Near--infrared observations were made on 5--6 February 1996 at CTIO using the CIRIM imager. CIRIM is a 256256 HgCdTe array sensitive to near infrared wavelengths. At the focus of the CTIO 1.5 meter, the pixels are 1.16 on a side. The field of view was about 5, and J, H and K filters were used. Sixteen fields near Orionis were observed. Exposure times averaged about 10 seconds in each filter with six coadds per exposure. In the infrared, the sky background is high relative to the dynamic range of the detector. This effect is mild at J--Band, but it limits K--band exposures to under 10 seconds. It is desirable to coadd several exposures together. The nominal seeing at the CTIO 1.5 meter was about 0.8 arcseconds. Since the pixel size was larger than the nominal size of a seeing disk, it was necessary to move the telescope several times during the exposure sequence to get an accurate flux measurement. This process is called dithering. Five dithered exposures were taken of each field. As the first step in the reduction, all frames had a linearity correction applied (Elston 1994). Afterward, the individual frames were dark--subtracted and flatfielded. The dithered frames, thus reduced, were then added together to create a composite frame and median filtered to create a sky background frame. This sky background frame was multiplied by five and then subtracted from the composite frame to produce a final frame.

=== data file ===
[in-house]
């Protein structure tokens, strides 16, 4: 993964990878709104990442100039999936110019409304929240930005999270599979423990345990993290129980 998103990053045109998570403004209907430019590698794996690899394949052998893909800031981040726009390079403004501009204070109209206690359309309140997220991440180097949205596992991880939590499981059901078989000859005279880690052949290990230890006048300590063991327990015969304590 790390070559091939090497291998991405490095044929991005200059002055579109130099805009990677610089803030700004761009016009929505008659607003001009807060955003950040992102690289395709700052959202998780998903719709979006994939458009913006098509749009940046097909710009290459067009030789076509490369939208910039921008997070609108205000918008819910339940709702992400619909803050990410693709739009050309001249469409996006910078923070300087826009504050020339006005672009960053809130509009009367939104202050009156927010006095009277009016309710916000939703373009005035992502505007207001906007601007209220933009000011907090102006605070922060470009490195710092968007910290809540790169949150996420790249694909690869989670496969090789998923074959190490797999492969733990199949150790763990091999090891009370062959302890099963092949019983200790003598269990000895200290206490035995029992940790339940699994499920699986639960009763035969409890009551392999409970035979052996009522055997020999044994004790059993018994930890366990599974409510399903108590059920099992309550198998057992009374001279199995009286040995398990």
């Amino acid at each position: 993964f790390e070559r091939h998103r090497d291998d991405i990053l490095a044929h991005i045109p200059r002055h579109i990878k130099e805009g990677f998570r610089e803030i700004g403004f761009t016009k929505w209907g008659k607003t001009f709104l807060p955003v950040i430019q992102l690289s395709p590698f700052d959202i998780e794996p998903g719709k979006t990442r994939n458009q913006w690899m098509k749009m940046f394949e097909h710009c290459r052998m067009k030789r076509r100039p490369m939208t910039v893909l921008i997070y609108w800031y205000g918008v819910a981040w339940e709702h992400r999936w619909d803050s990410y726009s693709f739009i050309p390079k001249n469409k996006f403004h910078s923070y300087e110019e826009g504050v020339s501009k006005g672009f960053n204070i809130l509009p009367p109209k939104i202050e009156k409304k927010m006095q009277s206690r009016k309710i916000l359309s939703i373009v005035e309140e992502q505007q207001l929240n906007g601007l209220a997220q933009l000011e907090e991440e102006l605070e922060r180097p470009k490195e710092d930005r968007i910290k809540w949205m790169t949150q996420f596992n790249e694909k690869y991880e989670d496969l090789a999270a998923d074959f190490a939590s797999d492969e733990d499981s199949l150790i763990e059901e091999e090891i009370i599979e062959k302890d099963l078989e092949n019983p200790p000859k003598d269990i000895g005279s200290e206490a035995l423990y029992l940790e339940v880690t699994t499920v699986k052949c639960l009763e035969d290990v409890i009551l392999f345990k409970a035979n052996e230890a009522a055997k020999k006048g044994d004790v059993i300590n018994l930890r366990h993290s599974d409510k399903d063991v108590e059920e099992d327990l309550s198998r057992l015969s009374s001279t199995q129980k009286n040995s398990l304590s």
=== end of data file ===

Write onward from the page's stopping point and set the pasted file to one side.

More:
Photometry was carried out only on those sources for which a possible (not necessarily confirmed) optical counterpart to an X--ray source had been identified. The IRAF/APPHOT package was used in a similar manner to the optical data with a similar 4" radius aperture. In some cases, the dithering procedure caused stars to overlap with other stars on the final frame. In these cases, corrected single star frames were measured using IRAF/APPHOT. Comparisons stars were taken from the UKIRT faint standards (Casali & Hawarden 1992). Standard stars were observed between five and nine times at each airmass; airmasses ranged from 1.2 to 2.2. The solution for each night was accurate to about 5% in each color. These analyses lead to five measurements of each target star in each filter. The results were averaged and are listed in Table 8. The errors given are the standard deviations among the five measurements.